Alexander Skarsgård was born August 25, 1976, in Stockholm, Sweden. After acting in several minor film and television roles as a child, he had a breakthrough when his 1989 film The Dog That Smiled became a surprise hit a made him a national celebrity. He made his American film debut in 2001. Very shortly after filming Generation Kill for HBO, he was cast in Alan Ball's HBO series True Blood.
Actor. Born on August 25, 1976, in Stockholm, Sweden. Alexander Skarsgard's mother is My Skarsgard, and his father is Swedish actor Stellan Skarsgard, who has appeared in such films as The Hunt for Red October, Good Will Hunting, Pirates of the Caribbean and Mamma Mia! With such a pedigree, it was only natural for Alexander Skarsgard to pursue acting as a child. At age seven, in 1984, he appeared in his first film, an adaptation of the popular children's book Ake and his World.
After acting in several other minor film and television roles as a child, Skarsgard had a breakthrough when his 1989 film The Dog That Smiled became a surprise hit and made the young actor, still only 13 years old, a national celebrity. Unlike most teenage boys who would be thrilled to become famous, Skarsgard was put off. "The fame was scary to me," he recalls. "When people stare at you and you read about yourself in papers — at 13 it just got very confusing. I thought that if this is what it's like to be famous, I don't like it one bit."
Skarsgard quit acting and for the next seven years, he says he "did nothing." After this prolonged period of goofing off with his buddies, at the age of 19 he joined an antiterrorist unit in the Swedish marines. "It was national service," he says. "Although when I did it, it was quite easy to get out of. Most of my friends didn't do military service. But they spent those 15 months hanging out drinking and smoking pot. The reason I did it — I was 19 and grew up in downtown Stockholm. It's like any other European city, and I was a city kid. If it rains, you don't go outside. I wanted the challenge. I was curious. I wanted to see what it would do to me to go through all of this." During his 15 months in the marines, he trained in hand-to-hand combat, small-squad battle tactics and anti-sabotage attacks. "I hated it most of the time," he admits. "A lot of the guys I served with wanted to be James Bond, whereas I was a hippie. But it was good for me."
After his stint in the military, Skarsgard and a friend decided to enroll at Leeds Metropolitan University in England. After those tough months in the marines, he explains, "I just needed a break, to be able to chill. So did my friend. So we went there and studied, but it was basically just hanging out and having fun. We lived in this basement with no heating, sleeping in sleeping bags, and shared a bathroom with a drug dealer, who was obsessed with the queen of Sweden for some reason... It was kind of scary." Skarsgard spent six months mostly partying at Leeds until, he says, "These thoughts came up — what do I want to do with my life? Acting came up again and I thought maybe I should give it a last go."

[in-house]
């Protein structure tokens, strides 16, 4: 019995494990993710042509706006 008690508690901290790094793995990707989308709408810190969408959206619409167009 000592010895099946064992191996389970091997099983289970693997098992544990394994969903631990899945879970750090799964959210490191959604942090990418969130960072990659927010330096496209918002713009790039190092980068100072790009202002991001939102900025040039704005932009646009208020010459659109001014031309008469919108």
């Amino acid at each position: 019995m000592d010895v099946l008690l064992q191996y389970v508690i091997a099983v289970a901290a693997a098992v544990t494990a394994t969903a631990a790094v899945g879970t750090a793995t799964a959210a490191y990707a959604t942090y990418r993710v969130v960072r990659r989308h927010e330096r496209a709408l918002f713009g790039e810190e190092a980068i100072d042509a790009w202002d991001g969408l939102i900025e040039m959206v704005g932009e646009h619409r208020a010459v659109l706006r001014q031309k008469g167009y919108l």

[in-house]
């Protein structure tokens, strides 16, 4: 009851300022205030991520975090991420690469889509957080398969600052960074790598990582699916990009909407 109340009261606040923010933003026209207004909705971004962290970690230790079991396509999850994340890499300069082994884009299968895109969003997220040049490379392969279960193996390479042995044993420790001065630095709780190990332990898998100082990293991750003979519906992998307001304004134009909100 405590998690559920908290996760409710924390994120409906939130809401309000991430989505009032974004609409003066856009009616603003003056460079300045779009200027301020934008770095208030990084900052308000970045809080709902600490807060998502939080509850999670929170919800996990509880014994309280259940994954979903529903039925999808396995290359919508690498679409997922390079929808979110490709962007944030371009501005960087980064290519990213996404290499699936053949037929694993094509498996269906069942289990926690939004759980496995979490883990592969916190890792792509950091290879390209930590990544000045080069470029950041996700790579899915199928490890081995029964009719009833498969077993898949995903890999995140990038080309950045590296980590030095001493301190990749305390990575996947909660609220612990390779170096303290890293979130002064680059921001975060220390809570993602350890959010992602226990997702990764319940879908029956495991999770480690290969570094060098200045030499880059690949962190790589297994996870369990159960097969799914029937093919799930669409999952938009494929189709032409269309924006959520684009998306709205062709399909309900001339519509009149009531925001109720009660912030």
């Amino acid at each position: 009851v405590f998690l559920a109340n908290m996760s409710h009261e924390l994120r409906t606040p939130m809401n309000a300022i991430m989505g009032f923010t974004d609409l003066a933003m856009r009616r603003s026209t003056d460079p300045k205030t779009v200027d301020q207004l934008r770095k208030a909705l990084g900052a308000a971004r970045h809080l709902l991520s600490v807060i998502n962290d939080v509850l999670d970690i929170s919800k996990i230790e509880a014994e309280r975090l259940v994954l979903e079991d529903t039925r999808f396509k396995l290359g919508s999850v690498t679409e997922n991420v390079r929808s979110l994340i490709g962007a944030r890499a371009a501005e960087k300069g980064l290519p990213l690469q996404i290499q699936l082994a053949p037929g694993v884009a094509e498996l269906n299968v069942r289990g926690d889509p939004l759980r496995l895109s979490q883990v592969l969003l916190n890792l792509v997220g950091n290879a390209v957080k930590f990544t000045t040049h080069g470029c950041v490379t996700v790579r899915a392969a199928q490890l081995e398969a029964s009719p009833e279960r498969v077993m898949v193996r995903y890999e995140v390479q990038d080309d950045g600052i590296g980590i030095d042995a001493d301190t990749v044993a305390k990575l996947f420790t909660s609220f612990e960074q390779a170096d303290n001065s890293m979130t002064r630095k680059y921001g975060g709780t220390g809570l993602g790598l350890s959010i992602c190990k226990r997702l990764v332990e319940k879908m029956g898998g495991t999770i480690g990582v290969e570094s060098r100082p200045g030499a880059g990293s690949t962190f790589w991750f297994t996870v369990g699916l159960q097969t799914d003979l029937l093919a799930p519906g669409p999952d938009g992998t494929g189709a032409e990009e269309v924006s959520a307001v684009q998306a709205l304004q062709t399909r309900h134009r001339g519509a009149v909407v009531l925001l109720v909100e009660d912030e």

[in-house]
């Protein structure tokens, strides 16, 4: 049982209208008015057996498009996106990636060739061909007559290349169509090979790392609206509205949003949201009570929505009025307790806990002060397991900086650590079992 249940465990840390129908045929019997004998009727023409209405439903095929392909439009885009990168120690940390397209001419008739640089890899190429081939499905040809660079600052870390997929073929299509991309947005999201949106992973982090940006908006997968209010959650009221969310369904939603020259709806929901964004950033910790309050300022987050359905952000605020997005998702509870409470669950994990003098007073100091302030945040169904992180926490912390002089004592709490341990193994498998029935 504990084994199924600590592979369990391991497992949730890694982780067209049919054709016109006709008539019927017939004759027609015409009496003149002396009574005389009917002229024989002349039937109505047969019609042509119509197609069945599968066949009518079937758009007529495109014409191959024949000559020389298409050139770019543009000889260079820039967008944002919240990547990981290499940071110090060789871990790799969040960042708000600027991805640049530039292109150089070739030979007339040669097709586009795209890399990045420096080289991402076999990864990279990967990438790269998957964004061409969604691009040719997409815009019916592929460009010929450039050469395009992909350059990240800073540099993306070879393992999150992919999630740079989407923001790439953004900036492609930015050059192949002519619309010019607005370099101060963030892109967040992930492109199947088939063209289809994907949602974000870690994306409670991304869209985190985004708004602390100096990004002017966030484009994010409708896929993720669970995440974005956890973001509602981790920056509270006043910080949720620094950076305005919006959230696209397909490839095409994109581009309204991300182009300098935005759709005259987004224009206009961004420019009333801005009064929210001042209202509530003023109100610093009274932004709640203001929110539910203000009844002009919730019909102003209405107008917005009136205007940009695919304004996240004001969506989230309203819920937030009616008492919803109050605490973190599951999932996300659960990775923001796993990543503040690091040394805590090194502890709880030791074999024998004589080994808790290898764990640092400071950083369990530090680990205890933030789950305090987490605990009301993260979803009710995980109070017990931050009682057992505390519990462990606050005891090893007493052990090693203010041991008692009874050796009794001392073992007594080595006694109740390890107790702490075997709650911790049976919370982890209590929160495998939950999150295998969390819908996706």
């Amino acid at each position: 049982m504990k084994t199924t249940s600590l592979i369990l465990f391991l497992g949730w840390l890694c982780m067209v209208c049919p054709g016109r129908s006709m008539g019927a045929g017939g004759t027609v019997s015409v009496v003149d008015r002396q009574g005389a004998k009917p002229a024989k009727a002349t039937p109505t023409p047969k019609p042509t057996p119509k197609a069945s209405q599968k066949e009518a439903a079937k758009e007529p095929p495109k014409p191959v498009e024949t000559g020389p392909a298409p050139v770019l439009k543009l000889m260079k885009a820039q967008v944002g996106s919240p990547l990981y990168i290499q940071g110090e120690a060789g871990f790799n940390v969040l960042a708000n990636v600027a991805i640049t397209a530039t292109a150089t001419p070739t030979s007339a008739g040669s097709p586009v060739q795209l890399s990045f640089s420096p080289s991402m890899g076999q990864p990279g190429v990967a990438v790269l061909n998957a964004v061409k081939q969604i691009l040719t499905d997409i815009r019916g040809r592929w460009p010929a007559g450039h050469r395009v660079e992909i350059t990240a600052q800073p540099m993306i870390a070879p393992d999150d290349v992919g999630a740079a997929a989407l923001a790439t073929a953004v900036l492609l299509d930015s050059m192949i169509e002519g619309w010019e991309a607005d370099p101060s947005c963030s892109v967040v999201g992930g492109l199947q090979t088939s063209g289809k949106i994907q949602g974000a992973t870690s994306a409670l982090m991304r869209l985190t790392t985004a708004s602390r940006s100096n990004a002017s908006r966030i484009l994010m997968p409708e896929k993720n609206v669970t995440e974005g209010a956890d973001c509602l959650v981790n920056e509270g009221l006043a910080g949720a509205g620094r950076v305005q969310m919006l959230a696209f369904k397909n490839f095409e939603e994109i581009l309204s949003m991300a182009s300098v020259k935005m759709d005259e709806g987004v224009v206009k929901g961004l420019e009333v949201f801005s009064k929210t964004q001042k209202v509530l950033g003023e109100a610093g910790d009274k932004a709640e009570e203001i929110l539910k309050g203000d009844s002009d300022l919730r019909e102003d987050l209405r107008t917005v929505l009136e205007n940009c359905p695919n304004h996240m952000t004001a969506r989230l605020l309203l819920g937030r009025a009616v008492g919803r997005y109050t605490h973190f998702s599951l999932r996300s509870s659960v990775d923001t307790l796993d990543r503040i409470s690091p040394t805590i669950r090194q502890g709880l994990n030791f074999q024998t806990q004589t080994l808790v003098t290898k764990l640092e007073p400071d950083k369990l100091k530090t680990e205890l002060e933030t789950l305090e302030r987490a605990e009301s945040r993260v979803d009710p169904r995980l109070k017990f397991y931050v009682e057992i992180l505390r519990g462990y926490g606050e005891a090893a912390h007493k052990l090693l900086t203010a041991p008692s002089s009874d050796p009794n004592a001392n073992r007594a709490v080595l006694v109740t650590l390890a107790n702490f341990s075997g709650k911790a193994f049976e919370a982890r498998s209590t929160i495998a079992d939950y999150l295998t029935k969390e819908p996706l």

Skarsgard moved to New York City to study theater for a year at Marymount Manhattan College and then returned to his native country to resume his acting career. In 1999, a full decade after he quit acting, Skarsgard began pursuing a variety of Swedish film and television roles. He made his American film debut as an airheaded male model in the wildly popular 2001 comedy Zoolander. He then returned to Sweden to write and direct To Kill a Child (2003), an acclaimed short film featured at the Tribeca and Cannes film festivals.
Although he was very successful in Sweden over the next several years, he longed to return to the American screen. The opportunity came when he was cast as Marine Sergeant Brad "Iceman" Colbert in the acclaimed HBO miniseries Generation Kill, which was based on Evan Wright's book about the 2003 American invasion of Iraq. The show was shot over seven intense months in Namibia, South Africa and Mozambique. It received rave reviews, and Skarsgard earned critical acclaim for his performance.
Asked whether his experience in the Swedish marines prepared him for the role, Skarsgard says, "My training was very similar to what those guys went through — the details, the level of respect and how you handle your weapons and gear. It was very helpful for me to have gone through that in the Swedish marines... That being said, it's still the Swedish marines. We don't go to Iraq. People don't shoot us... Our last war was 200 years ago."
Very shortly after filming Generation Kill, Skarsgard was cast in Alan Ball's HBO series True Blood. He plays Eric Northman, a powerful 1,000-year-old Viking vampire locked in a love triangle with another vampire (played by Stephen Moyer) and a human waitress (played by Anna Paquin). Skarsgard, who frequently appears in the buff in love scenes on the show, has accrued throngs of adoring fans.
Alexander Skarsgard is unmarried and without children, and although various media outlets have speculated that he dated True Blood costar Evan Rachel Wood, neither has confirmed the reports.
Long a critically acclaimed and popular actor in Sweden, his prominent role on HBO's True Blood has helped make Skarsgard a full-fledged star in the United States as well. Fans can see him in two upcoming American films, Straw Dogs, with James Marsden and Kate Bosworth, in 2011, and Battleship with Liam Neeson in 2012. He is also set to appear for the first time with his father, Stellan, and opposite Kirsten Dunst in Melancholia, a movie directed by Lars von Trier.
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